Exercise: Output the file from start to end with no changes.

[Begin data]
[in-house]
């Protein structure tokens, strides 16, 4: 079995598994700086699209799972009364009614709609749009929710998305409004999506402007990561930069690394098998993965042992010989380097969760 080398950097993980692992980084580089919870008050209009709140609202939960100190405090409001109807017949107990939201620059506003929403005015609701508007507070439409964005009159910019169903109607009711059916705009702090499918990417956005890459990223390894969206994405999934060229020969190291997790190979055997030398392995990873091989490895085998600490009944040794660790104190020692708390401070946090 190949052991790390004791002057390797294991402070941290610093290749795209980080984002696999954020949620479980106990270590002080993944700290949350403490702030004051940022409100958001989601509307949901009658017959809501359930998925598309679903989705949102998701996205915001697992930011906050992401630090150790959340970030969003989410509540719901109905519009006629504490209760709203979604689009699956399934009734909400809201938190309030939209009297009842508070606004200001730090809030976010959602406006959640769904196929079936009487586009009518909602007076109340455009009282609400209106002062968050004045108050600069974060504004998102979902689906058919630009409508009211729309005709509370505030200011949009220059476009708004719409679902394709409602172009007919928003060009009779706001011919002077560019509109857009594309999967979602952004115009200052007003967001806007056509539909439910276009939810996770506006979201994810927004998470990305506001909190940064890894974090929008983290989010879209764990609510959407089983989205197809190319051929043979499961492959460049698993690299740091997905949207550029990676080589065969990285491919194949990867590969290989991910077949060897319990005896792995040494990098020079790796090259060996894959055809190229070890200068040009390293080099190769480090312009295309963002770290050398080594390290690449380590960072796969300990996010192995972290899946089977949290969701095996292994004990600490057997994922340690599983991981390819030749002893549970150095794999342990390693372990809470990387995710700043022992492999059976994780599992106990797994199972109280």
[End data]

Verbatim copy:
[in-house]
């Protein structure tokens, strides 16, 4: 079995598994700086699209799972009364009614709609749009929710998305409004999506402007990561930069690394098998993965042992010989380097969760 080398950097993980692992980084580089919870008050209009709140609202939960100190405090409001109807017949107990939201620059506003929403005015609701508007507070439409964005009159910019169903109607009711059916705009702090499918990417956005890459990223390894969206994405999934060229020969190291997790190979055997030398392995990873091989490895085998600490009944040794660790104190020692708390401070946090 190949052991790390004791002057390797294991402070941290610093290749795209980080984002696999954020949620479980106990270590002080993944700290949350403490702030004051940022409100958001989601509307949901009658017959809501359930998925598309679903989705949102998701996205915001697992930011906050992401630090150790959340970030969003989410509540719901109905519009006629504490209760709203979604689009699956399934009734909400809201938190309030939209009297009842508070606004200001730090809030976010959602406006959640769904196929079936009487586009009518909602007076109340455009009282609400209106002062968050004045108050600069974060504004998102979902689906058919630009409508009211729309005709509370505030200011949009220059476009708004719409679902394709409602172009007919928003060009009779706001011919002077560019509109857009594309999967979602952004115009200052007003967001806007056509539909439910276009939810996770506006979201994810927004998470990305506001909190940064890894974090929008983290989010879209764990609510959407089983989205197809190319051929043979499961492959460049698993690299740091997905949207550029990676080589065969990285491919194949990867590969290989991910077949060897319990005896792995040494990098020079790796090259060996894959055809190229070890200068040009390293080099190769480090312009295309963002770290050398080594390290690449380590960072796969300990996010192995972290899946089977949290969701095996292994004990600490057997994922340690599983991981390819030749002893549970150095794999342990390693372990809470990387995710700043022992492999059976994780599992106990797994199972109280």